The identification of offenders as members of a criminal gang is generally not an essential criterion in the prosecution of offences. It is not therefore possible to ascertain the precise number of criminals who are members of criminal gangs operating in this country. Nor is it possible to provide statistics of the kind sought by the Deputy.
– Dermot Ahern, Minister For Justice, Equality and Law Reform, 13th of May 2010.
In Ireland the problem of gang-based offending remains a relatively recent phenomenon of which little hard-data is available. In part this may be due to what Ian O’Donnell has described as the paucity of socio-legal research that exists in Ireland. This paucity of empirical evidence is exemplified by the quote from then Minister for Justice Equality and Law Reform, Dermot Ahern.
Unfortunately, the narratives on gang-based offending has tended to be dominated by tabloid language without any constructive analysis exemplified by the commonly used term ‘gangland’. This is a term I have seen and heard used in news bulletins, academic papers and policy documents. It is a term borrowed from a tabloid vision of crime which writes off swathes of urban communities as ‘gang-land‘.
Another difficulty with allowing tabloid culture to guide the debate on this serious issue is that the focus tends to be on the upper levels of criminal activity-those given catchy nicknames and names with violent stories attached to them tend to dominate. The problem here is that this type of public debate limits both our understanding and response to the issue. Even a brief analysis of the literature written on this area illustrates that it is predominantly young men at the lower levels of criminal activity that are most at risk of being harmed and causing harm to others. However on a more positive note the research in the area indicates that this is also a group that be reached and given better choices in their lives.
The most notable response to gang-based offending in Ireland has been the Criminal Justice (Amendment) Bill introduced by Dermot Ahern. The bill was widely criticised for the rushed nature with which it was implemented and the serious repercussions it may have within the Irish legal system While a legislative response is understandable and necessary it must come with a considered approach which takes account of all aspects of the targeted problem. We have not seen any attempt to introduce criminal justice legislation that would be tough on the causes of crime as well as those committing the crime.
What I outline below is a partnership approach known as a pulling levers focussed deterrence strategy which has been utilised to good effect in moving young men away from serious offending in numerous jurisdictions in the United States and the United Kingdom.
Pulling Levers Focused Deterrence
Pulling levers focused deterrence strategies have generally been associated with large reductions in violent crime in the U.S. and British cities where they have been adopted. Braga (2008) describes this approach as an:
‘adaptable and dynamic analytic approach (which) provides an appropriate framework to uncover the complex mechanisms at play in gang violence’.
This type of deterrence strategy is based upon deterrence theory which broadly asserts that crime will diminish when the costs of committing crime are perceived to be greater than the rewards.
Focused deterrence is grounded in a clear rejection of violence by the community and other stakeholders (Skubak Tillyer, 2010). Any discussion around the form of a focused deterrence strategy must be prefaced by acknowledging that the implementation of the strategy needs to be location-specific and should happen as part of wider policy developments. However, there is a general acceptance of the necessity that certain process elements would be included in any such strategy:
At its most basic a strategy must contain the following elements-
- ?selecting a specific crime problem to be addressed,
- the convening of appropriate law enforcement and community agencies to form a working group,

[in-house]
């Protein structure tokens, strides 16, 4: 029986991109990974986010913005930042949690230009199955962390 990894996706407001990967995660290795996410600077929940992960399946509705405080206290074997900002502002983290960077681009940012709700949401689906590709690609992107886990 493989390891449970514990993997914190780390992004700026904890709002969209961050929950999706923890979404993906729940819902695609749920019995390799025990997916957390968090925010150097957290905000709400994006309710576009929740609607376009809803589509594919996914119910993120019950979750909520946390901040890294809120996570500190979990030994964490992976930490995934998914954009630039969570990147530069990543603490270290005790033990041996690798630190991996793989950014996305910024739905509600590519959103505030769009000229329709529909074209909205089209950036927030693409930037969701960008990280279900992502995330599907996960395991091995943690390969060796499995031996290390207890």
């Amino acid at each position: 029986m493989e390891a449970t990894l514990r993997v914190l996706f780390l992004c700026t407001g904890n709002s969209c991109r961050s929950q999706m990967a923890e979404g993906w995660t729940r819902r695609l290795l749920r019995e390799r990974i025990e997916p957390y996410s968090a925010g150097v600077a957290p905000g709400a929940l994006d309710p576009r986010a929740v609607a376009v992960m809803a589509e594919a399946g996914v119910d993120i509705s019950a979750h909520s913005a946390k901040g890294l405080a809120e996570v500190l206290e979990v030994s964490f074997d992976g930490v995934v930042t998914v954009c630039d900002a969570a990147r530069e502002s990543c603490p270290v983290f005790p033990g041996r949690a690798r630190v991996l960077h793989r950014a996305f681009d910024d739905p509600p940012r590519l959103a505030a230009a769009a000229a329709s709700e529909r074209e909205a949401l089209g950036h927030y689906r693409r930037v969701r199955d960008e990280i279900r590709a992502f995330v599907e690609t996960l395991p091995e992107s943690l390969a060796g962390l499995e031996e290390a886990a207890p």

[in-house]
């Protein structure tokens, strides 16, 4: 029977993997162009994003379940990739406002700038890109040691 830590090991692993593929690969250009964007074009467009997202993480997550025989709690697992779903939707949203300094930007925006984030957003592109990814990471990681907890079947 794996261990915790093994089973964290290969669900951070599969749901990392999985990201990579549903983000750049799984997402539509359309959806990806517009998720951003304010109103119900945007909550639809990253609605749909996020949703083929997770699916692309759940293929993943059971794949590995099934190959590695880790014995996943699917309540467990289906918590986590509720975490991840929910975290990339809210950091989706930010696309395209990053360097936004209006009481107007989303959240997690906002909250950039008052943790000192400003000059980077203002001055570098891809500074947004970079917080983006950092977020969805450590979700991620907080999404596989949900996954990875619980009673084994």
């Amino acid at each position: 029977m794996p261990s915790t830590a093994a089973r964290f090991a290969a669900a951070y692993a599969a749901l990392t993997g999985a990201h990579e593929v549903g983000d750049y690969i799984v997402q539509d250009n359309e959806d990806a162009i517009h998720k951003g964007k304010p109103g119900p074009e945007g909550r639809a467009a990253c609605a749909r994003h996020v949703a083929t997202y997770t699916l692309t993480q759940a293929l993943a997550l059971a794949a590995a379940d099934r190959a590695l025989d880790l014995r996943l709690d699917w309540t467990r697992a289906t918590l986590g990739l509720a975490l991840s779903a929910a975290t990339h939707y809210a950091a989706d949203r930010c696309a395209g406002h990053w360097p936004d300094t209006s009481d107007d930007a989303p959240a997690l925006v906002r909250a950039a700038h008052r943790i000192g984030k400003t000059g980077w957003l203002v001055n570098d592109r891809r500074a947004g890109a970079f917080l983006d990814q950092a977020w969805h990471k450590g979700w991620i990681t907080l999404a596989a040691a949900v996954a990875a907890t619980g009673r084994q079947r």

- conducting research into the key offenders, group dynamics and behaviour
- drawing creatively on a range of sanctions in response to gang members/groups offending behaviour (known as ‘pulling levers’)
- ?creating viable opportunities for those involved in gang-based offending,
- targeting social services and community agencies to gang members/groups to run parallel to the ‘pulling levers’, and,
- the clear communication of the message to offenders that their behaviour will no longer be tolerated by the community.
(adapted from Kennedy, 2006)
These types of strategies rely heavily on partnership among statutory, voluntary and community interests. This partnership allows the interest groups to speak in ‘one clear voice’ and communicate directly with the targeted group that their behaviour will no longer be tolerated and will be met with severe sanctions but that they will be supported if they want to move away from their behaviour. This communication can be done through a range of sources such as community police, probation officers or community workers. Given that those who are involved in gang based offending tend to be known to an array of agencies, the message can be repeated from a number of different standpoints. While a good level of partnership is considered vital for the smooth operation of these initiatives it does come with some pitfalls. Skubak Tillyer (2010) observes that many issues surrounding the sustained success of focussed deterrence initiatives can be traced back to the varied and, sometimes, conflicting interests of various partners.
Notwithstanding this, there is evidence that partnership can be utilised to good effect in these strategies. For example, the Safer Neighbourhoods Programme in Chicago, Illinois utilised a range of statutory agencies in its work without rancour and achieved its goal of reducing the homicide rate
Given the type of crime these initiatives are trying to address it is not possible to have a ‘control group’ as that would require leaving part of a problem area or community without a potential service. Combining this with the complex and often times entrenched nature of gang-based offending detailed measurement and consistent evaluation of the effect of these strategies is required. This academic input serves a number of purposes. Firstly, it allows strategies to be targeted in a focused manner addressing the underpinning issues which act to support gang-based offending. Secondly, it allows programmes to measure how effective strategies have been in targeting an issue and finally as noted by Tillyer (2010) the systemic collection of data allows programme operators to respond to changes in target problems, communities or service delivery.